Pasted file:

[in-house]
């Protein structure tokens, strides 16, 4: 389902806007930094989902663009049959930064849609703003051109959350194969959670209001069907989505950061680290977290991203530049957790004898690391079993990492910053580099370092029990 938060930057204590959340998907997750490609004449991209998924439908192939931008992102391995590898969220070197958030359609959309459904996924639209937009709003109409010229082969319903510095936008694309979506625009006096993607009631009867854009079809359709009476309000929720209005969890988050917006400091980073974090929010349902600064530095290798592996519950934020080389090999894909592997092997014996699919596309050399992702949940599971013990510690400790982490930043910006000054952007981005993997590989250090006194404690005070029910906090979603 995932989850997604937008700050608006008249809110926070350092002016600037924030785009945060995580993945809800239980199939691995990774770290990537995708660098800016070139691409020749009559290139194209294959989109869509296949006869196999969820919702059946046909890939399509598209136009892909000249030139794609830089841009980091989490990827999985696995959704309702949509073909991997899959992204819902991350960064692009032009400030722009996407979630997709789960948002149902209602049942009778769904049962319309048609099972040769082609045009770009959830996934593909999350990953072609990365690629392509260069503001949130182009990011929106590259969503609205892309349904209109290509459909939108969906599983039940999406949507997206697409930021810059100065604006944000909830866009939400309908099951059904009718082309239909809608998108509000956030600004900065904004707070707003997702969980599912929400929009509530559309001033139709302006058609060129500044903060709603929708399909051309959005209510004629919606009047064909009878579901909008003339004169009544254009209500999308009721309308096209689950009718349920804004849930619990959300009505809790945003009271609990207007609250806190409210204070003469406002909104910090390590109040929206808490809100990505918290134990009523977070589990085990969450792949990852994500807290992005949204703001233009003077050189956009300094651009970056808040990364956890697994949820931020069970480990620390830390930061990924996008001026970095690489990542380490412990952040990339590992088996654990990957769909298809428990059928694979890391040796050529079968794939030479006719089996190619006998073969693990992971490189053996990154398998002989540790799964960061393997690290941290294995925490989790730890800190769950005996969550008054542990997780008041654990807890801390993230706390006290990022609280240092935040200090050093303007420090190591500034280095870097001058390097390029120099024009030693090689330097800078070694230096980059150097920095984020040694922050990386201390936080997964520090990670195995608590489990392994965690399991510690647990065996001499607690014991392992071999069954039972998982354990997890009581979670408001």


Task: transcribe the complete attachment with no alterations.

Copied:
[in-house]
């Protein structure tokens, strides 16, 4: 389902806007930094989902663009049959930064849609703003051109959350194969959670209001069907989505950061680290977290991203530049957790004898690391079993990492910053580099370092029990 938060930057204590959340998907997750490609004449991209998924439908192939931008992102391995590898969220070197958030359609959309459904996924639209937009709003109409010229082969319903510095936008694309979506625009006096993607009631009867854009079809359709009476309000929720209005969890988050917006400091980073974090929010349902600064530095290798592996519950934020080389090999894909592997092997014996699919596309050399992702949940599971013990510690400790982490930043910006000054952007981005993997590989250090006194404690005070029910906090979603 995932989850997604937008700050608006008249809110926070350092002016600037924030785009945060995580993945809800239980199939691995990774770290990537995708660098800016070139691409020749009559290139194209294959989109869509296949006869196999969820919702059946046909890939399509598209136009892909000249030139794609830089841009980091989490990827999985696995959704309702949509073909991997899959992204819902991350960064692009032009400030722009996407979630997709789960948002149902209602049942009778769904049962319309048609099972040769082609045009770009959830996934593909999350990953072609990365690629392509260069503001949130182009990011929106590259969503609205892309349904209109290509459909939108969906599983039940999406949507997206697409930021810059100065604006944000909830866009939400309908099951059904009718082309239909809608998108509000956030600004900065904004707070707003997702969980599912929400929009509530559309001033139709302006058609060129500044903060709603929708399909051309959005209510004629919606009047064909009878579901909008003339004169009544254009209500999308009721309308096209689950009718349920804004849930619990959300009505809790945003009271609990207007609250806190409210204070003469406002909104910090390590109040929206808490809100990505918290134990009523977070589990085990969450792949990852994500807290992005949204703001233009003077050189956009300094651009970056808040990364956890697994949820931020069970480990620390830390930061990924996008001026970095690489990542380490412990952040990339590992088996654990990957769909298809428990059928694979890391040796050529079968794939030479006719089996190619006998073969693990992971490189053996990154398998002989540790799964960061393997690290941290294995925490989790730890800190769950005996969550008054542990997780008041654990807890801390993230706390006290990022609280240092935040200090050093303007420090190591500034280095870097001058390097390029120099024009030693090689330097800078070694230096980059150097920095984020040694922050990386201390936080997964520090990670195995608590489990392994965690399991510690647990065996001499607690014991392992071999069954039972998982354990997890009581979670408001």